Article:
SA failing to capitalise on its minerals wealth
By contrast, China's mining value grew by 19% a year, followed by Chile (12%), Russia (10%), Indonesia (8%), Australia (7%) and even Venezuela (4%), the Chamber of Mines states.
A report compiled by Citibank says South Africa has the largest in situ mineral resources in the world. Estimated at $2.5-trillion, the country's mineral deposits are dominated by platinum-group metals, which account for 88% of global reserves; manganese (80%); chrome (72%); vanadium (32%) and gold (only 30% of global confirmed reserves).
Based on this under-par performance, the question of why South Africa is failing to capitalise on its rich minerals endowment is often raised. The issues facing the local mining industry are both complex and politically delicate.
But the IDC says it is possible to identify a number of common factors, which, taken together, might explain the sector's relative under-performance. These include the introduction of a new minerals regime, infrastructure constraints, safety issues, falling productivity, rising costs, skills shortages and a volatile exchange rate.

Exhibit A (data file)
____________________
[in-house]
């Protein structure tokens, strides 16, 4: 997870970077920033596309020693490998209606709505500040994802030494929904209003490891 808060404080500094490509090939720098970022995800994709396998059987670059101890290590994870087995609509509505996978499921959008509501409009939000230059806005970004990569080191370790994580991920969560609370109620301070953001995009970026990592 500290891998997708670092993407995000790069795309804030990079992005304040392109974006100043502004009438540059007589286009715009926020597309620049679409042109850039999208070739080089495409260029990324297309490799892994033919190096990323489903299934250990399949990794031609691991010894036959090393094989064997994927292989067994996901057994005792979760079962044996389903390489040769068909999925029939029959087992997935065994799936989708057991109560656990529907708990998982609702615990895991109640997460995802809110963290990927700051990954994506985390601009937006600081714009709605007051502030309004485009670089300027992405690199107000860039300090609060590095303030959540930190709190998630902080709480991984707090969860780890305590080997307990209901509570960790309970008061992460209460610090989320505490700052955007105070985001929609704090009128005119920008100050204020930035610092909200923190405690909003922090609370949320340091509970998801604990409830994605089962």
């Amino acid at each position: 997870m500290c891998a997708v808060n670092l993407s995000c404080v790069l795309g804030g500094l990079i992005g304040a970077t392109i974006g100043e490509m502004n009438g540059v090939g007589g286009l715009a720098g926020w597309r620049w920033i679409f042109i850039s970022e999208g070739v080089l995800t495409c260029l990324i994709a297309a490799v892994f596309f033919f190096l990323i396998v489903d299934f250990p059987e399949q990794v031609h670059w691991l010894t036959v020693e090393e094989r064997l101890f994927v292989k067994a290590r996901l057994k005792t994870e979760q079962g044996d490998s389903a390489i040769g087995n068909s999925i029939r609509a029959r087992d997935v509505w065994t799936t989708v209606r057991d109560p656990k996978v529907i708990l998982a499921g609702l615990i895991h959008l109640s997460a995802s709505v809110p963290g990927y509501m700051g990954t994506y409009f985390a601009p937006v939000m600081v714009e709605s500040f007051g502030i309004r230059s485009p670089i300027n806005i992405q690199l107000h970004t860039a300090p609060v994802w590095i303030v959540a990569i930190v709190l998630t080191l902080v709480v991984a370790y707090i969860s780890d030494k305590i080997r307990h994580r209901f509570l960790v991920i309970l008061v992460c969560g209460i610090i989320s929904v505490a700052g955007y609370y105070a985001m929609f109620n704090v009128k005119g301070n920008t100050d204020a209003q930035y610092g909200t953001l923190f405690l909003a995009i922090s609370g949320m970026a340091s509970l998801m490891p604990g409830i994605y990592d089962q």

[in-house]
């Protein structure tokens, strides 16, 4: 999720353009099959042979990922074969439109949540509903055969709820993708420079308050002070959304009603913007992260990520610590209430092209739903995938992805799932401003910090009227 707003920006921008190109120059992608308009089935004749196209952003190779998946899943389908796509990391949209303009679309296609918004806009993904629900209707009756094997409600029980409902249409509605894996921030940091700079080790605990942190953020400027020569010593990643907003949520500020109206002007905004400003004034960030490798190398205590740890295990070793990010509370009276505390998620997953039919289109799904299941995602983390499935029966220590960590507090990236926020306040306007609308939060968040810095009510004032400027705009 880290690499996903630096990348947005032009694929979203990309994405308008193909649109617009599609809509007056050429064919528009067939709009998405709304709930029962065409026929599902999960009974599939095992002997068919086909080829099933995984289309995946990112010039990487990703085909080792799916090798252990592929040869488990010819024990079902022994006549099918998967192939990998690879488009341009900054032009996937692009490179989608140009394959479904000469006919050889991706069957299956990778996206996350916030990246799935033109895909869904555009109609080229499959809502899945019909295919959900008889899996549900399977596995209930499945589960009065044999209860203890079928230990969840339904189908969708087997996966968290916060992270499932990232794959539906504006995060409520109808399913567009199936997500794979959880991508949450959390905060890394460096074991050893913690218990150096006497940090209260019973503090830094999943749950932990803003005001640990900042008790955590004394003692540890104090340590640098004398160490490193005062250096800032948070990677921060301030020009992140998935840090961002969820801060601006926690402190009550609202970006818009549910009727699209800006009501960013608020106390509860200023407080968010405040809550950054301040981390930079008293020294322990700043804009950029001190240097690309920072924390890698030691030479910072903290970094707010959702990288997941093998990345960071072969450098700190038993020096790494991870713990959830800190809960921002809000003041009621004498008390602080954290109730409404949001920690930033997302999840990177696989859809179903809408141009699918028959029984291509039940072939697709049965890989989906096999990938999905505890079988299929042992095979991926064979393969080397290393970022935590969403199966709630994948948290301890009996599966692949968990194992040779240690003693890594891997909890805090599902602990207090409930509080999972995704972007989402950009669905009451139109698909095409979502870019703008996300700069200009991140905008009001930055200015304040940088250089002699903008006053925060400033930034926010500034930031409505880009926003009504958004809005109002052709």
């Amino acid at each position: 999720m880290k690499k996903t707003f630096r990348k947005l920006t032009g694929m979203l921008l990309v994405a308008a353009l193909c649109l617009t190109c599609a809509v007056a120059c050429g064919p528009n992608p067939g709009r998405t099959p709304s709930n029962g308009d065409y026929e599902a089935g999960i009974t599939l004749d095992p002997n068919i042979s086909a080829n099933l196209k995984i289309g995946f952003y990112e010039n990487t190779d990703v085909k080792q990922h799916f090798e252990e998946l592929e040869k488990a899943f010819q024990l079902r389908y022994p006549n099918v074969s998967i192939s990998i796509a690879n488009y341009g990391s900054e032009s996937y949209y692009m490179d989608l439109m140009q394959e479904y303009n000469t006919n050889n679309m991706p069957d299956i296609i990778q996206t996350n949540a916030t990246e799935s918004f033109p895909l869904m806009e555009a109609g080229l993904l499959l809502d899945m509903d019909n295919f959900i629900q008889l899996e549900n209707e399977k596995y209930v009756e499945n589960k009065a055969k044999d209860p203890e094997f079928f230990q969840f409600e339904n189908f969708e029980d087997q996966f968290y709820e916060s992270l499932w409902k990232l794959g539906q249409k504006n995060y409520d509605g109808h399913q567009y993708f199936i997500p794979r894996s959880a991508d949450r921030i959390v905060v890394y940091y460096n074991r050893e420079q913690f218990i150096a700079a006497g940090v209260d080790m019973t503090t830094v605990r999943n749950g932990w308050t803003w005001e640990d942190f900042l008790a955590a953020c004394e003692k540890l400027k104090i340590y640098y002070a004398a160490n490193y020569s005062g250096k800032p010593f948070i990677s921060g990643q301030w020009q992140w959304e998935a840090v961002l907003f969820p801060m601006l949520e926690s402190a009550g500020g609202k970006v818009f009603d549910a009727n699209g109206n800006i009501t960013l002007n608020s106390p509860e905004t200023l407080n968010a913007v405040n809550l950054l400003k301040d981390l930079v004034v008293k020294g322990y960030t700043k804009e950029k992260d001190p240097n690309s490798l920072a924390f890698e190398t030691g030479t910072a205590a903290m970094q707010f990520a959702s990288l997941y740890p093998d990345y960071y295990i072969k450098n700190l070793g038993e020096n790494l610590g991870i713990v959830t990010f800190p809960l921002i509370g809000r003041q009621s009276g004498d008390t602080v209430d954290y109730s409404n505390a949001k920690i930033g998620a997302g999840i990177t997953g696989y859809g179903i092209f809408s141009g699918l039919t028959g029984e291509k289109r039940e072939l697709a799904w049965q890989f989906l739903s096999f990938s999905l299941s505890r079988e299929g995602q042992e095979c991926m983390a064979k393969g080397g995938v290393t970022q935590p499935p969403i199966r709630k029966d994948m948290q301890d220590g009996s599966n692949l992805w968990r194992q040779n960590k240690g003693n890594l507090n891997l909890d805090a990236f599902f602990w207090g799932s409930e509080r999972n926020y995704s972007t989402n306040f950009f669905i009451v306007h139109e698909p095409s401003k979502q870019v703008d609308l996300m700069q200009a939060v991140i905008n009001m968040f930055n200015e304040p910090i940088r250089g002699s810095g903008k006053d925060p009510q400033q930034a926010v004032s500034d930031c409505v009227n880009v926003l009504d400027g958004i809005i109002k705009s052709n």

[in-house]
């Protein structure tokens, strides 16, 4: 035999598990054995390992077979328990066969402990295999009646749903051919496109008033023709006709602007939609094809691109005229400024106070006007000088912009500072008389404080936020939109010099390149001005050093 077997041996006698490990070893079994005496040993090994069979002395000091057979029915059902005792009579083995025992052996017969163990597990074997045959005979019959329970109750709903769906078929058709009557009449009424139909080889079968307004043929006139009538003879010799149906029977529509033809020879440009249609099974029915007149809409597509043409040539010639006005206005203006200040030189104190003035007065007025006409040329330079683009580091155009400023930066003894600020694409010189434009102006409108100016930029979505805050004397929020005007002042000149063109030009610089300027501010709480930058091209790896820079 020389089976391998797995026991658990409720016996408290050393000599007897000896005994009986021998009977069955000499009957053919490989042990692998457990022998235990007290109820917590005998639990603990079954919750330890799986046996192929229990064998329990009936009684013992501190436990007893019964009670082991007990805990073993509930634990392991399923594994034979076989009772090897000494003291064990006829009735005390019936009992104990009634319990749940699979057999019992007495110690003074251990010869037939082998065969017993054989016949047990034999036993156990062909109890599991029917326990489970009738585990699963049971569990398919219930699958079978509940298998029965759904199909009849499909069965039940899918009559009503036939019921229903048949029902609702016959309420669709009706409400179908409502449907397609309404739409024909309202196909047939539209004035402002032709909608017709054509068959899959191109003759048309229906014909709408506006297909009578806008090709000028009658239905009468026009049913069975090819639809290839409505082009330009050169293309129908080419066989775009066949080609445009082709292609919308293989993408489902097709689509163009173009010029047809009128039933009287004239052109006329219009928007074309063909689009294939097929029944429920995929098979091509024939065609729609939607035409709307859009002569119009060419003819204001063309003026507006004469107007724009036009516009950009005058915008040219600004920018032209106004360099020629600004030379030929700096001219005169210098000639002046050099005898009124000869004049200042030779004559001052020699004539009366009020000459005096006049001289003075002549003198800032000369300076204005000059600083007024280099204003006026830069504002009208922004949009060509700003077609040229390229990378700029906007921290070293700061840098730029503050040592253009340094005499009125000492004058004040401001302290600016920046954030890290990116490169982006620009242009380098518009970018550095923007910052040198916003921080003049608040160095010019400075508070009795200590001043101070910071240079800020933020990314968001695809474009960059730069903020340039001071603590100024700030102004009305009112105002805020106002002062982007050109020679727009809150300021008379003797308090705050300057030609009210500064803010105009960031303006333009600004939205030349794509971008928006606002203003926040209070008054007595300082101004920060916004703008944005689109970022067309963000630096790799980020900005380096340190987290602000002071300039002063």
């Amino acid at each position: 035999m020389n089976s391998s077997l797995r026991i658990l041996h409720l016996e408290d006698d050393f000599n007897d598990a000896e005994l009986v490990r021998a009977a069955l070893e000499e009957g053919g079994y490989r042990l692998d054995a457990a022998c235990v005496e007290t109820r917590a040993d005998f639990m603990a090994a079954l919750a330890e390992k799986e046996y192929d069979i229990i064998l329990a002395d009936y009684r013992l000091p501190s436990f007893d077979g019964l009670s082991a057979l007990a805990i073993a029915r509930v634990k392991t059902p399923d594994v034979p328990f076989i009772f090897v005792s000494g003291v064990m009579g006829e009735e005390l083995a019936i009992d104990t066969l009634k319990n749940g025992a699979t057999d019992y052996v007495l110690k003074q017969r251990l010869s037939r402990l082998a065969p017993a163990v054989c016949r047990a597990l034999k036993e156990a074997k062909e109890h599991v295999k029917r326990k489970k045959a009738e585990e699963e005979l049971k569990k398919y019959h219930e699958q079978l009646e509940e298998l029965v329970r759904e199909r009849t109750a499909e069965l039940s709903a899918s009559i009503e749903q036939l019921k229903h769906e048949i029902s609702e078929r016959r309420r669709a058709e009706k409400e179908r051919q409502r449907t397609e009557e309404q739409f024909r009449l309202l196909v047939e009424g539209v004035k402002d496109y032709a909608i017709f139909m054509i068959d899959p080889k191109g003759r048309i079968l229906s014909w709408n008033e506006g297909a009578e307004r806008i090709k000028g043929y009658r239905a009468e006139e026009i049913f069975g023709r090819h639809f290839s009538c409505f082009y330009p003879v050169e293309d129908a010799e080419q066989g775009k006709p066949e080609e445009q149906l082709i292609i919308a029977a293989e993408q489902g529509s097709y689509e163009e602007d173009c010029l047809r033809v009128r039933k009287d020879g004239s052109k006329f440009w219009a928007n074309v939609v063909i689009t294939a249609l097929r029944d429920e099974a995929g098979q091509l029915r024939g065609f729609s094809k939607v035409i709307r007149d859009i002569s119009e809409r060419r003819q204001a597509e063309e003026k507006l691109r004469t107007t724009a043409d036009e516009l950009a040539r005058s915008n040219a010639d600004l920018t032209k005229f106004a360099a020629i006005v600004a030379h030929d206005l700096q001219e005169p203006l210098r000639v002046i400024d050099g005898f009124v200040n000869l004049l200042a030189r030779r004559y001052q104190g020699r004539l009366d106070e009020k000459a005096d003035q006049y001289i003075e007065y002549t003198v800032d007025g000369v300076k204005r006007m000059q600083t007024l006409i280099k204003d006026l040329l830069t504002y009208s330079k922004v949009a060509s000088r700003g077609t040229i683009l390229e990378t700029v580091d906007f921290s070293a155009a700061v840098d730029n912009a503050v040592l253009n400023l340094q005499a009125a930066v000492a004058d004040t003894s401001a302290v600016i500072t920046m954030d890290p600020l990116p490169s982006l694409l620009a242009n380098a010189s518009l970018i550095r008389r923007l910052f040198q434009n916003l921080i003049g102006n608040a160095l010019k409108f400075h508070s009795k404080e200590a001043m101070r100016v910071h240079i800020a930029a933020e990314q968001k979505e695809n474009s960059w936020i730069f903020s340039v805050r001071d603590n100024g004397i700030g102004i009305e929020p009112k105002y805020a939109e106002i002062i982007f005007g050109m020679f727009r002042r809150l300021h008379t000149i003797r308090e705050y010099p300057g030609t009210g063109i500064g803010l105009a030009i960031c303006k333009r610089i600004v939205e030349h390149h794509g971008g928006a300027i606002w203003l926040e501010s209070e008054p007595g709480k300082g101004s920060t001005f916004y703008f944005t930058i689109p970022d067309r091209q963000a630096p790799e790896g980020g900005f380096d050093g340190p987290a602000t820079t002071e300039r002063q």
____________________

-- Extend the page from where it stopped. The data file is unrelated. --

Both the mining industry and the government have recognised the seriousness of the problems lying ahead. As a result, a team was established late in 2008 to develop a strategy for growth and transformation.
The global commodities boom highlighted the urgent need for the upgrading and expanding of South Africa's transport and energy infrastructure.
Owing to these capacity constraints, the transportation of other bulk commodities, such as agricultural products, has, over time, increasingly moved from rail to road transportation.
Transport utility Transnet is to invest R110-billion over the next five years to unplug rail and port bottlenecks.
Eskom is building two new coal-fired power stations, Medupi and Kusile, which are expected to bring an additional 9600MW to the national grid by 2020.
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